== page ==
Sign language
Keller's work formalizes another axiom known to all actors and musicians: performance is a social act. Importantly, the interaction is not just between a performer and the audience, but amongst the performers themselves. Keller explores the principles of sociality in music by studying performance in solo and ensemble settings, honing in on the importance of adaptation and anticipation. While the former is corrective, the later is predictive, and heavily reliant on imagination for all but the simplest tasks. That is, to be able to anticipate beyond mere metronomic repetition, a musician must engage their mental imagery machinery to predict the actions of their peers. The subtle looks and small movements that may be imperceptible to audience members are carrying crucial information for the players, letting them know what's coming next and when.

Social mechanisms may also come into play in transcendent experiences. While the question of how particular pieces of music can create a transcendent experience is an open one, Ballan observed that various subcortical nuclei nay be entrained at about 60 beats a minute (or a multiple or divisor of 60).  There is evidence that brains in a social context may be entrained to the same auditory stimulus, and that coherence effects of the type observed in single brains may occur between and among brains.  Ballan described an informal experiment he performed during a lecture in which a large group (2,300 people) at Stanford played/sang Amazing Grace at 50, 60 and 70 beats a minute.  The self-reported "spiritual" experiences were systematically different at the three tempi.  At 50 bpm, people tended to describe the experience as "spiritual".  At 60 bpm they described it as "standing before God."  At 70, they described it as "intense."  Ballan speculated about why tempo variation should matter so much and in such consistent ways to the "spiritual" experience of music and about the social aspects of shared experiences among entrained brains. 

First words
Much like the music of an ensemble player, a child is a product of its surroundings. What role, then, should creativity and the arts have in education? Joan Koenig, founder of Ecole Koenig, the first musical and artistic preschool in France (with a second in the works for New York City), emphasized the role of creative risk-taking at a young age as a means of instilling confidence and skill. Ballan and Kaufman agreed on the importance of play and exposure to song (even through the light rhythm of “parentese”) for development of literary skills. Scientists and educators alike, however, remained uncertain regarding the conditions for transference: how are some individuals creative across multiple disciplines while others excel in just one? Luckily, Kaufman may be able to shed light on this issue. He'll be convening creative leaders across disciplines such as science, art, the military, and religion to discuss their processes and their childhoods. However, as Abraham pointed out, artistic exploration is not just for the young; adults would be well-served by such outlets as well.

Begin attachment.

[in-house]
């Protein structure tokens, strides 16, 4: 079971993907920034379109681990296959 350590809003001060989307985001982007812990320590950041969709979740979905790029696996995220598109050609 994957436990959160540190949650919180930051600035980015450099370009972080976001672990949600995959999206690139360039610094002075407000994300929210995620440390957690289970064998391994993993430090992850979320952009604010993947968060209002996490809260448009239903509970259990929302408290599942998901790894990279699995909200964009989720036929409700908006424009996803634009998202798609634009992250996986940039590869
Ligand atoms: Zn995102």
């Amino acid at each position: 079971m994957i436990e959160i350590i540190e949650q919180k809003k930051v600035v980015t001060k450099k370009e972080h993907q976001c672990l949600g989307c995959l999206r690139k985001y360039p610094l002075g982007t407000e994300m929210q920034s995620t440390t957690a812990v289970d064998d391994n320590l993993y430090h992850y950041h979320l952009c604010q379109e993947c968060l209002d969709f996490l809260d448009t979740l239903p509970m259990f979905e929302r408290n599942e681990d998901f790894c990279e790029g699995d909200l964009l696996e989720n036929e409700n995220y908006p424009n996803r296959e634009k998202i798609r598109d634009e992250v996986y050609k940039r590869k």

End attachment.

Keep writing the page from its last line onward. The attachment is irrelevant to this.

“If I were not a physicist, I would probably be a musician. I often think in music. I live my daydreams in music. I see my life in terms of music.”          
  -Albert Einstein

The night's discussions, as varied as they were, stemmed from the desire to understand a most fundamental ability of the brain: building clean and novel structure out of the mess of sensory bombardment we're given—creating order from chaos. And from this evening swirling with scientific theories and personal stories, accented with song and wine, certainly one clean message arises: there is a place for the joining of art and science under one roof, perhaps in one laboratory. And if Scott Barry Kaufman's rendition of the Les Misérables ballad “Stars” is any indication, even in one mind.